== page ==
April 20, 2022
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My career started from a small Trattoria (Italian Restaurant) in Bologna while I was studying at the university. The owners had a small wine cellar and I started recognising wines there. I started becoming passionate about wine and wanted to learn more about it. After I finished university, I started studying wine and landed my first job in the Three Michelin Star “The Waterside Inn” as a Commis Sommelier. After two years of hard work and tasting a lot of wine, I left the restaurant as the Assistant Head Sommelier to join The Connaught family. I am currently working as the Head Sommelier at the Three Michelin Star “Hélène Darroze” at The Connaught Hotel working along with a team of 7 people and a 3000 bins wine list.
As a Head Sommelier, part of my responsibilities is to create tailor-made proposals to exceed expectations and enhance the experience of my guests, implement the beverage offer with innovative proposals to boost the sales, contribute to the development of the beverage proposal with the Director of Wine and to train both the Sommelier and Front of the house team.
I would ask him to Define a budget, Discuss common targets and Identify our current and prospective clientele. The style of the wine proposal should reflect the philosophy of the restaurant.
I believe communication is the keyword here. Clear and effective communication is what is needed between the trade and supplier community.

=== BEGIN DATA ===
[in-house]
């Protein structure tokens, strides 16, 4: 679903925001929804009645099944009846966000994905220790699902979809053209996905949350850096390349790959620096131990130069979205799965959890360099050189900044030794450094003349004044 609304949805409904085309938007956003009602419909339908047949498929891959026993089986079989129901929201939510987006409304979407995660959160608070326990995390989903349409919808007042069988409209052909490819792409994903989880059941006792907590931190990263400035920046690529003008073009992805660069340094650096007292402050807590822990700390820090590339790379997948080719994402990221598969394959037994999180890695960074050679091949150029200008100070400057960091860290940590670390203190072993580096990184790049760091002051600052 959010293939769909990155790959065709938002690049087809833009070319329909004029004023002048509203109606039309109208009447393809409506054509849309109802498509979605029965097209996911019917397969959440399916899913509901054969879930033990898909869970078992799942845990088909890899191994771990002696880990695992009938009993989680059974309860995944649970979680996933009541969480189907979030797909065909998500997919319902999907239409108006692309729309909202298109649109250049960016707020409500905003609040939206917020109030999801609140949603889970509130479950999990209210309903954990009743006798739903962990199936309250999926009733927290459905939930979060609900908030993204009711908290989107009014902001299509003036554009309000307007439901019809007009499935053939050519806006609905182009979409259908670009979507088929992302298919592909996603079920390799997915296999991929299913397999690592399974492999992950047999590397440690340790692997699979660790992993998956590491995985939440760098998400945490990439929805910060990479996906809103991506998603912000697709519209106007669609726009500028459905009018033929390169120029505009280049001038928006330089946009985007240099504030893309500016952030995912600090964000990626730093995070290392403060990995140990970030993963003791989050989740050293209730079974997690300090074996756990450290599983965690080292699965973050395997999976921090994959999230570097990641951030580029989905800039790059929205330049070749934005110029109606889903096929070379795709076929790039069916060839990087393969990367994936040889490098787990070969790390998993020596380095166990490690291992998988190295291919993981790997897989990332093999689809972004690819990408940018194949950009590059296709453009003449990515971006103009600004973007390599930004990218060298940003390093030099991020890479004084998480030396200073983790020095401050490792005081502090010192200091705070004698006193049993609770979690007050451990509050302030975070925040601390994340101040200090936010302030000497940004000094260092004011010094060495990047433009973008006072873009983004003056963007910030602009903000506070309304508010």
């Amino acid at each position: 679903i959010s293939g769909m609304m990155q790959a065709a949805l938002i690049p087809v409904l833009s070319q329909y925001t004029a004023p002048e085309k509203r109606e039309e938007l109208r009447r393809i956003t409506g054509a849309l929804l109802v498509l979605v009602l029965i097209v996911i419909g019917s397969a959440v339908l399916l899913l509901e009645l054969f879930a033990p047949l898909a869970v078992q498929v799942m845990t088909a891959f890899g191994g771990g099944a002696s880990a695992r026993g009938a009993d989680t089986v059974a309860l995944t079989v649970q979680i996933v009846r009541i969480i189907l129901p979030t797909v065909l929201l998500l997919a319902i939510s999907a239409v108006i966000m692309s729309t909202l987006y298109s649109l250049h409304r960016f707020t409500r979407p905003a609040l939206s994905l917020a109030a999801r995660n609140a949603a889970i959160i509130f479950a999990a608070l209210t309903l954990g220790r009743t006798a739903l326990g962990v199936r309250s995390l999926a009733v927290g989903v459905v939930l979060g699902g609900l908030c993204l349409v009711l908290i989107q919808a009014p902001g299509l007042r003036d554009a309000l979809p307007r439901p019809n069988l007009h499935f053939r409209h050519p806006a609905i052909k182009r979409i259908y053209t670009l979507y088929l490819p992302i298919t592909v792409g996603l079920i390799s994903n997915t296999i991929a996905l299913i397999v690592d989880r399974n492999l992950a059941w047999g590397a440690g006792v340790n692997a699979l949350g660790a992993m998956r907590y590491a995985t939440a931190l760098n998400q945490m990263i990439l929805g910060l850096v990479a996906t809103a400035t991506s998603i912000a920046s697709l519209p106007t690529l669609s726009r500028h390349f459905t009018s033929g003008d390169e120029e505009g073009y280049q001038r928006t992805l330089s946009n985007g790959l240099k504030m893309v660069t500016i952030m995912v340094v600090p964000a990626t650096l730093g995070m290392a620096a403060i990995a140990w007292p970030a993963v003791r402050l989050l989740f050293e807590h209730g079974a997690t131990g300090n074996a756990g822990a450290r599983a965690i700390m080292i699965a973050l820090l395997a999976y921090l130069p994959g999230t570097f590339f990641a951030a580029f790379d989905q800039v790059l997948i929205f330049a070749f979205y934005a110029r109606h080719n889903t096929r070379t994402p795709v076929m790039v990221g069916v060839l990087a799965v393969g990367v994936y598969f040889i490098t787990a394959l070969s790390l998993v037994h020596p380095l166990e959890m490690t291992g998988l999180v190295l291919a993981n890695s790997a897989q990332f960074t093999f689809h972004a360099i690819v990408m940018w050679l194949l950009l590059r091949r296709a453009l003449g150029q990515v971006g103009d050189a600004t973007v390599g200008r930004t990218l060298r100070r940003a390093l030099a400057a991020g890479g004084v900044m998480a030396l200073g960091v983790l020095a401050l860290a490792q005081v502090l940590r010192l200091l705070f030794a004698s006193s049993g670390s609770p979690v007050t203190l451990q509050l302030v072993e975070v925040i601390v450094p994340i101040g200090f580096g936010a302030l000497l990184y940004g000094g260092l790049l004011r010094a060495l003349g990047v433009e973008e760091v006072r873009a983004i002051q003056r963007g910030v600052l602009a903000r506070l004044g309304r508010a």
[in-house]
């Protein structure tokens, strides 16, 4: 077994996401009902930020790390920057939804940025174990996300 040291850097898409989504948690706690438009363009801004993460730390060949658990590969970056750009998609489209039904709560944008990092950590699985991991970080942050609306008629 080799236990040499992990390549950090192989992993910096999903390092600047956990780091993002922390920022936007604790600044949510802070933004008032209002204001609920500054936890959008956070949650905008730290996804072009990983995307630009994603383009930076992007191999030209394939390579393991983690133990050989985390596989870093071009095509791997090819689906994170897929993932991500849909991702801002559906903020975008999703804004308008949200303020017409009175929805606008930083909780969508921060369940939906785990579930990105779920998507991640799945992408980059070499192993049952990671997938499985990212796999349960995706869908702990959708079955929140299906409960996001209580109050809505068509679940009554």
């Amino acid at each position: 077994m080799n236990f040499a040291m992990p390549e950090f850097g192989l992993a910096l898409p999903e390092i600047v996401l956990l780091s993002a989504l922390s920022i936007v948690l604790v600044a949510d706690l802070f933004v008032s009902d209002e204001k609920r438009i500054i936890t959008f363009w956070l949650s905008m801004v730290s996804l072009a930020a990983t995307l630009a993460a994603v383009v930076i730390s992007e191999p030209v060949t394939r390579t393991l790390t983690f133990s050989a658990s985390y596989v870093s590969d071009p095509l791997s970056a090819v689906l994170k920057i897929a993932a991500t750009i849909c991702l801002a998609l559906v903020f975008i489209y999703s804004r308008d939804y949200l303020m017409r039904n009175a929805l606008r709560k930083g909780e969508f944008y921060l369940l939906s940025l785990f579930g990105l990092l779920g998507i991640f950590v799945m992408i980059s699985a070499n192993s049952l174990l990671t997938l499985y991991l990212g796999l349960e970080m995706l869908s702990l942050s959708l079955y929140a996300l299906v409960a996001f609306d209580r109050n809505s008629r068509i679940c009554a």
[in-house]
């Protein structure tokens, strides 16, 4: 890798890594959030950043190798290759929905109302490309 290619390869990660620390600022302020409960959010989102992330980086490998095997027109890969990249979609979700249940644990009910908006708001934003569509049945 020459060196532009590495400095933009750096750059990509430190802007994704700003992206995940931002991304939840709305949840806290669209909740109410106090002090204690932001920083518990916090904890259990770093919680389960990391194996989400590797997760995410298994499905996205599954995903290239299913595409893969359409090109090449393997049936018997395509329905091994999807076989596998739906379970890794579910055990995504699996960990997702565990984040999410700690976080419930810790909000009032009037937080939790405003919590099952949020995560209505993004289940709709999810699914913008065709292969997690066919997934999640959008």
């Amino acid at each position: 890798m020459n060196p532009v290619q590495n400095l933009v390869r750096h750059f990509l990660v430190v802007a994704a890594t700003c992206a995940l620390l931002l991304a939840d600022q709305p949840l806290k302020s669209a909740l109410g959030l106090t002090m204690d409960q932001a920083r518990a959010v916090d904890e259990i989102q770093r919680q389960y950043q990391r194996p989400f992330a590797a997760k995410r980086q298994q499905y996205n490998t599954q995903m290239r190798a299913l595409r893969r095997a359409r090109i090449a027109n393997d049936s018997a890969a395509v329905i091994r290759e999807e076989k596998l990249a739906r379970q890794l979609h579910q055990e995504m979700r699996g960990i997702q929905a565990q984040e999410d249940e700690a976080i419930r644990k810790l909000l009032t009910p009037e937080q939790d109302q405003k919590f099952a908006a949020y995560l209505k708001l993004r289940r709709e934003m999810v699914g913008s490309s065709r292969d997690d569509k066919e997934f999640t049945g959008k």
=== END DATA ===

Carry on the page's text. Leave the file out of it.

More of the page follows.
Customer satisfaction, Staff wellbeing and Improvement.
Exploring new realities, Expanding the wine selection and Establishing new relations.
A good sommelier needs to be Knowledgeable, Intuitive, An Excellent Communicator, Humble and Curious.
Consistency, Variety of the proposal and a Sense of place.
This is always the hardest question to answer. I believe it is very difficult to select a single wine when you have had the opportunity to taste so many. If I would need to choose two wines, they would probably be 1992 Musigny Blanc, Domaine Comte Georges de Vogue and 1989 Romanée-Conti, Domaine de la Romanée-Conti. I am a huge Burgundy fan and those are two of the rarest gems I had the opportunity of tasting.
Each wine has its own story behind it. That is one of the great things about wine. It is produced by human beings and they all have different stories and heritages. A good one is about the two sons of Montrachet, one knight (Chevalier) and a half brother, and a bastard (Bâtard). So you end up with Chevalier-Montrachet and Bâtard-Montrachet.
Price is not always quality. It is definitely often quality, but not always. South-Africa is producing great Chenin Blancs and Pinot Noirs which are fairly priced and Assyrtiko is always a go-to value for money wine for me.
The best part is the relationship with the guests, colleagues and the wine community.
I am a fan of simple pairings. A Riesling Spätlese with Foie gras. A nice Sangiovese with some Charcuterie. A Sauvignon Blanc with Goat Cheese.
The classics are always in demand. Bordeaux blends from Bordeaux, Chardonnay and Pinot Noirs from Burgundy and Classic Italian Wines.
Song - Let it Be by The Beatles
Podcasts - Ted Talks Daily
Books - This is as difficult as the wine question. My all-time favorite is 'The Picture of Dorian Gray' by Oscar Wilde, but lately I enjoyed No Rules Rules: Netflix and the Culture of Reinvention by Reed Hastings and Erin Meyer.
Interviewed By Prithvi Nagpal, Editor & Sommelier, Beverage Trade Network